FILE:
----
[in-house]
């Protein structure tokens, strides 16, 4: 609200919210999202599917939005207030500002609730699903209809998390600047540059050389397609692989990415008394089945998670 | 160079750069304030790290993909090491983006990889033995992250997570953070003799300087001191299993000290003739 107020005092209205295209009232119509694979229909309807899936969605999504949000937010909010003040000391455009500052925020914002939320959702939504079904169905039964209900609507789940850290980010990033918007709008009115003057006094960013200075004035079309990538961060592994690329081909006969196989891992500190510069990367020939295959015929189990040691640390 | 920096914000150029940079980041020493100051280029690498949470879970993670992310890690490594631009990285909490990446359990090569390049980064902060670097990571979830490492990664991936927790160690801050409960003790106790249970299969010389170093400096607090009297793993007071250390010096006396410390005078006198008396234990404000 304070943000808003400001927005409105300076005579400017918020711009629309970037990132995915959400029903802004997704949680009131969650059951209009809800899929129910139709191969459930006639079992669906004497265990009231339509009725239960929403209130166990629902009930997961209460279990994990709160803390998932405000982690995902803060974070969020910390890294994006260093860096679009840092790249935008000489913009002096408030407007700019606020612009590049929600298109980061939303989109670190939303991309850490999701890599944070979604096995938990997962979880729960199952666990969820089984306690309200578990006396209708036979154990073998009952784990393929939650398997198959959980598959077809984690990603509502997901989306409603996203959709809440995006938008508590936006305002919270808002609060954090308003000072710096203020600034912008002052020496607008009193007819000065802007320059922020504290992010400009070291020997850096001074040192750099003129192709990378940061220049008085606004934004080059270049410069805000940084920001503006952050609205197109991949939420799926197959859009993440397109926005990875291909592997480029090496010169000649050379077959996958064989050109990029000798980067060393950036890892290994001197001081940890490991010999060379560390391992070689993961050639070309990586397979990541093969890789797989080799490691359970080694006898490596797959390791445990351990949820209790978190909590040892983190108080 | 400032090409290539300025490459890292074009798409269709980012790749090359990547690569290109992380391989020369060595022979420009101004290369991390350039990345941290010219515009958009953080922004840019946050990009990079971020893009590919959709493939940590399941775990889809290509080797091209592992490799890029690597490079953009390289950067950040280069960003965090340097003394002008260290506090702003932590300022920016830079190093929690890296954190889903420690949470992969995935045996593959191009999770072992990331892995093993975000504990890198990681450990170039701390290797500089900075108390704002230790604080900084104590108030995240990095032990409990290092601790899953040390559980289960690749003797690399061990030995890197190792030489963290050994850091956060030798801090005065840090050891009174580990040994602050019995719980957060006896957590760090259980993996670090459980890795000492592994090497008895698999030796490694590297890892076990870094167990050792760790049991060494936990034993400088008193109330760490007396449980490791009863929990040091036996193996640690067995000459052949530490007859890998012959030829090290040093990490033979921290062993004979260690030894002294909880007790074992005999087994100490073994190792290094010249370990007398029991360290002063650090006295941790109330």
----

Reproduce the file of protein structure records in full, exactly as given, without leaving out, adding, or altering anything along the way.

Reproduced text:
[in-house]
């Protein structure tokens, strides 16, 4: 609200919210999202599917939005207030500002609730699903209809998390600047540059050389397609692989990415008394089945998670 | 160079750069304030790290993909090491983006990889033995992250997570953070003799300087001191299993000290003739 107020005092209205295209009232119509694979229909309807899936969605999504949000937010909010003040000391455009500052925020914002939320959702939504079904169905039964209900609507789940850290980010990033918007709008009115003057006094960013200075004035079309990538961060592994690329081909006969196989891992500190510069990367020939295959015929189990040691640390 | 920096914000150029940079980041020493100051280029690498949470879970993670992310890690490594631009990285909490990446359990090569390049980064902060670097990571979830490492990664991936927790160690801050409960003790106790249970299969010389170093400096607090009297793993007071250390010096006396410390005078006198008396234990404000 304070943000808003400001927005409105300076005579400017918020711009629309970037990132995915959400029903802004997704949680009131969650059951209009809800899929129910139709191969459930006639079992669906004497265990009231339509009725239960929403209130166990629902009930997961209460279990994990709160803390998932405000982690995902803060974070969020910390890294994006260093860096679009840092790249935008000489913009002096408030407007700019606020612009590049929600298109980061939303989109670190939303991309850490999701890599944070979604096995938990997962979880729960199952666990969820089984306690309200578990006396209708036979154990073998009952784990393929939650398997198959959980598959077809984690990603509502997901989306409603996203959709809440995006938008508590936006305002919270808002609060954090308003000072710096203020600034912008002052020496607008009193007819000065802007320059922020504290992010400009070291020997850096001074040192750099003129192709990378940061220049008085606004934004080059270049410069805000940084920001503006952050609205197109991949939420799926197959859009993440397109926005990875291909592997480029090496010169000649050379077959996958064989050109990029000798980067060393950036890892290994001197001081940890490991010999060379560390391992070689993961050639070309990586397979990541093969890789797989080799490691359970080694006898490596797959390791445990351990949820209790978190909590040892983190108080 | 400032090409290539300025490459890292074009798409269709980012790749090359990547690569290109992380391989020369060595022979420009101004290369991390350039990345941290010219515009958009953080922004840019946050990009990079971020893009590919959709493939940590399941775990889809290509080797091209592992490799890029690597490079953009390289950067950040280069960003965090340097003394002008260290506090702003932590300022920016830079190093929690890296954190889903420690949470992969995935045996593959191009999770072992990331892995093993975000504990890198990681450990170039701390290797500089900075108390704002230790604080900084104590108030995240990095032990409990290092601790899953040390559980289960690749003797690399061990030995890197190792030489963290050994850091956060030798801090005065840090050891009174580990040994602050019995719980957060006896957590760090259980993996670090459980890795000492592994090497008895698999030796490694590297890892076990870094167990050792760790049991060494936990034993400088008193109330760490007396449980490791009863929990040091036996193996640690067995000459052949530490007859890998012959030829090290040093990490033979921290062993004979260690030894002294909880007790074992005999087994100490073994190792290094010249370990007398029991360290002063650090006295941790109330």